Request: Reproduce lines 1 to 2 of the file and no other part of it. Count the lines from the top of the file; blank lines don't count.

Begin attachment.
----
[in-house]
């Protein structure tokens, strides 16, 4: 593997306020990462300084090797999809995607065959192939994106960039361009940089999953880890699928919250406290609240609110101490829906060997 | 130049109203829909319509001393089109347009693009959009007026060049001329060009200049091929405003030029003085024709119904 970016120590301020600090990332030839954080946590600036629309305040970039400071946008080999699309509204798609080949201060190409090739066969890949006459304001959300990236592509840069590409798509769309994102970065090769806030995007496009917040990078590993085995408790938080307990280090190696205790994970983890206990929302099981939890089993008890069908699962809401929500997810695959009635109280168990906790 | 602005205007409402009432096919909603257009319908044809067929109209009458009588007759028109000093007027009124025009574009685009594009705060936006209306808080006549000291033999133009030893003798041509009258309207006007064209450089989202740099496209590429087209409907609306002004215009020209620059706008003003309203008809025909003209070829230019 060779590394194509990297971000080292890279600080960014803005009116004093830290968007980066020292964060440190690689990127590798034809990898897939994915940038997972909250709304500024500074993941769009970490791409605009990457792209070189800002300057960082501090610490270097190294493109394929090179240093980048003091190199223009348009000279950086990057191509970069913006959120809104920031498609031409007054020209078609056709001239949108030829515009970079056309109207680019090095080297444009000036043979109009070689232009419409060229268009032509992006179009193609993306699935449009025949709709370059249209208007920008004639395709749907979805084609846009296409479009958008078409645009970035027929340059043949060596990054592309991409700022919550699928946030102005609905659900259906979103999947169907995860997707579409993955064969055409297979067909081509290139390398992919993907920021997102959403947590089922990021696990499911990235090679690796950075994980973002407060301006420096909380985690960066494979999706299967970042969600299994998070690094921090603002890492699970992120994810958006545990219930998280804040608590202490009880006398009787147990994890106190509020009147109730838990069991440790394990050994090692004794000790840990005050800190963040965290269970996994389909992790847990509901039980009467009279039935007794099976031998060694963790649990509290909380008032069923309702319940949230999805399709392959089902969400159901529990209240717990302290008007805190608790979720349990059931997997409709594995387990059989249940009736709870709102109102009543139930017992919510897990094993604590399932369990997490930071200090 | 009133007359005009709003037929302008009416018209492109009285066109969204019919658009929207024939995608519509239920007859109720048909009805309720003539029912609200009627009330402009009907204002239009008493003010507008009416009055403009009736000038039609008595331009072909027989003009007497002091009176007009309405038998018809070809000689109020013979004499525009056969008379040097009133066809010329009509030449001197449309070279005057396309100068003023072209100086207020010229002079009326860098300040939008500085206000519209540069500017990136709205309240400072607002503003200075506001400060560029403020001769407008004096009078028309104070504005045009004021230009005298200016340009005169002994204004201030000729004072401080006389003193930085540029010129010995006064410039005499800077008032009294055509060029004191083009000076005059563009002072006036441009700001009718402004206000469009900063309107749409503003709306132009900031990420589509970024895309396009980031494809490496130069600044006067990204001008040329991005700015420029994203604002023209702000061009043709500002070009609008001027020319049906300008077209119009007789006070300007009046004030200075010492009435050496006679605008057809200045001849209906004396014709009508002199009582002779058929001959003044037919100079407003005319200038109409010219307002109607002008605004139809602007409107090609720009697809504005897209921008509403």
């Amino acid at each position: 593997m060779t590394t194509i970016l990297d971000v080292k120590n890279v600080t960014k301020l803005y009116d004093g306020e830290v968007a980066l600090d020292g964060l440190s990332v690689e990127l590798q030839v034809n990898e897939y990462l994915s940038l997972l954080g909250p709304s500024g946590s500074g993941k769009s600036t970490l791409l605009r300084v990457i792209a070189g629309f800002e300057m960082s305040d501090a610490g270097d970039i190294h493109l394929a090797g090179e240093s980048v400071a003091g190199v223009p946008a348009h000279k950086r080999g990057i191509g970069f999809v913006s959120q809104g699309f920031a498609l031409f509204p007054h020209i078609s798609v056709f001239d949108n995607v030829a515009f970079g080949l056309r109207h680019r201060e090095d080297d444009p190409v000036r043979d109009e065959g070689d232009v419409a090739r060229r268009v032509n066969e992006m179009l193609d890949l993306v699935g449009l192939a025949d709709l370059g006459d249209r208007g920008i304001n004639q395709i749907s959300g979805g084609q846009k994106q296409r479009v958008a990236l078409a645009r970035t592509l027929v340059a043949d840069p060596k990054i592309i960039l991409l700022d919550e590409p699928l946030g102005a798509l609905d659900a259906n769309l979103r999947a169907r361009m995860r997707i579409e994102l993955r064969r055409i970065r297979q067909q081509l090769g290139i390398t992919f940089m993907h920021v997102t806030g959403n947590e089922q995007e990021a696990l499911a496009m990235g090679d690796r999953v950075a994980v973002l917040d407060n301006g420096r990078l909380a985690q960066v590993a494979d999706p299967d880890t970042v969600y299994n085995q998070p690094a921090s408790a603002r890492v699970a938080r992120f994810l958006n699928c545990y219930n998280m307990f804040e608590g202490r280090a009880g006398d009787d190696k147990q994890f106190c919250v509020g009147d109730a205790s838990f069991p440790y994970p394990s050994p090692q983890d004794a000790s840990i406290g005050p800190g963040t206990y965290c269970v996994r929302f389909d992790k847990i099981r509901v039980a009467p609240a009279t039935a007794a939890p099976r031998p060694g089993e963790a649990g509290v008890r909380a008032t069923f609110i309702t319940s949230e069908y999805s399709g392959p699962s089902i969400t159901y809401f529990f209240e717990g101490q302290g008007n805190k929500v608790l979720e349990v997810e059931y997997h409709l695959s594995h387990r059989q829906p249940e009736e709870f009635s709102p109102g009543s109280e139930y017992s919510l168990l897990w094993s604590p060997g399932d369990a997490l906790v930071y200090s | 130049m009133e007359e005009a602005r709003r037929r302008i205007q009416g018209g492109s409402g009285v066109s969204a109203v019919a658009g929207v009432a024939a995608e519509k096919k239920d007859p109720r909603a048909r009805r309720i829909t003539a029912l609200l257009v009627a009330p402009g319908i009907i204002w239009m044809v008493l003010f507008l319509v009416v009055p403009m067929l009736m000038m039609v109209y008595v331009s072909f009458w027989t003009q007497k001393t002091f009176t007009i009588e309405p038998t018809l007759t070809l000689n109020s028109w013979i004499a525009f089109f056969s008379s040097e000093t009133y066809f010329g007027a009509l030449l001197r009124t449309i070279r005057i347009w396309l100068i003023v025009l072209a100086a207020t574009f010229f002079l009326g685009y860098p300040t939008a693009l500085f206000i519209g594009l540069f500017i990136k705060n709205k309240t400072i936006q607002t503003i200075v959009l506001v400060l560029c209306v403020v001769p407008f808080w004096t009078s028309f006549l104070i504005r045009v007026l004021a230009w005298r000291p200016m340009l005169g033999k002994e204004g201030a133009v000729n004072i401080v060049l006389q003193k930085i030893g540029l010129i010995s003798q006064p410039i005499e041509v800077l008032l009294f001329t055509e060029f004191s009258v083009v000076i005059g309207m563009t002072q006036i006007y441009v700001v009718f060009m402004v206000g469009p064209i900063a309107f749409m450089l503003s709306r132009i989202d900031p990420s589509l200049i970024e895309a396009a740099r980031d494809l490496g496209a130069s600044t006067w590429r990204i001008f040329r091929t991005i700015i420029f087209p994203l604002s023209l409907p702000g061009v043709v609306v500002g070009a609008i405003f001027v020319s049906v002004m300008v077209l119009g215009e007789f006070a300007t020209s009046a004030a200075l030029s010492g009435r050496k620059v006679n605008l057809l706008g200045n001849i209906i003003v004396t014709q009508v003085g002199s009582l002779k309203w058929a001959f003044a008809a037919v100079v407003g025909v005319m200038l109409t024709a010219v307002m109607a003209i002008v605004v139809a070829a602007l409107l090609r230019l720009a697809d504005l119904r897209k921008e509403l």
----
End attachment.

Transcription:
[in-house]
């Protein structure tokens, strides 16, 4: 593997306020990462300084090797999809995607065959192939994106960039361009940089999953880890699928919250406290609240609110101490829906060997 | 130049109203829909319509001393089109347009693009959009007026060049001329060009200049091929405003030029003085024709119904 970016120590301020600090990332030839954080946590600036629309305040970039400071946008080999699309509204798609080949201060190409090739066969890949006459304001959300990236592509840069590409798509769309994102970065090769806030995007496009917040990078590993085995408790938080307990280090190696205790994970983890206990929302099981939890089993008890069908699962809401929500997810695959009635109280168990906790 | 602005205007409402009432096919909603257009319908044809067929109209009458009588007759028109000093007027009124025009574009685009594009705060936006209306808080006549000291033999133009030893003798041509009258309207006007064209450089989202740099496209590429087209409907609306002004215009020209620059706008003003309203008809025909003209070829230019 060779590394194509990297971000080292890279600080960014803005009116004093830290968007980066020292964060440190690689990127590798034809990898897939994915940038997972909250709304500024500074993941769009970490791409605009990457792209070189800002300057960082501090610490270097190294493109394929090179240093980048003091190199223009348009000279950086990057191509970069913006959120809104920031498609031409007054020209078609056709001239949108030829515009970079056309109207680019090095080297444009000036043979109009070689232009419409060229268009032509992006179009193609993306699935449009025949709709370059249209208007920008004639395709749907979805084609846009296409479009958008078409645009970035027929340059043949060596990054592309991409700022919550699928946030102005609905659900259906979103999947169907995860997707579409993955064969055409297979067909081509290139390398992919993907920021997102959403947590089922990021696990499911990235090679690796950075994980973002407060301006420096909380985690960066494979999706299967970042969600299994998070690094921090603002890492699970992120994810958006545990219930998280804040608590202490009880006398009787147990994890106190509020009147109730838990069991440790394990050994090692004794000790840990005050800190963040965290269970996994389909992790847990509901039980009467009279039935007794099976031998060694963790649990509290909380008032069923309702319940949230999805399709392959089902969400159901529990209240717990302290008007805190608790979720349990059931997997409709594995387990059989249940009736709870709102109102009543139930017992919510897990094993604590399932369990997490930071200090 | 009133007359005009709003037929302008009416018209492109009285066109969204019919658009929207024939995608519509239920007859109720048909009805309720003539029912609200009627009330402009009907204002239009008493003010507008009416009055403009009736000038039609008595331009072909027989003009007497002091009176007009309405038998018809070809000689109020013979004499525009056969008379040097009133066809010329009509030449001197449309070279005057396309100068003023072209100086207020010229002079009326860098300040939008500085206000519209540069500017990136709205309240400072607002503003200075506001400060560029403020001769407008004096009078028309104070504005045009004021230009005298200016340009005169002994204004201030000729004072401080006389003193930085540029010129010995006064410039005499800077008032009294055509060029004191083009000076005059563009002072006036441009700001009718402004206000469009900063309107749409503003709306132009900031990420589509970024895309396009980031494809490496130069600044006067990204001008040329991005700015420029994203604002023209702000061009043709500002070009609008001027020319049906300008077209119009007789006070300007009046004030200075010492009435050496006679605008057809200045001849209906004396014709009508002199009582002779058929001959003044037919100079407003005319200038109409010219307002109607002008605004139809602007409107090609720009697809504005897209921008509403």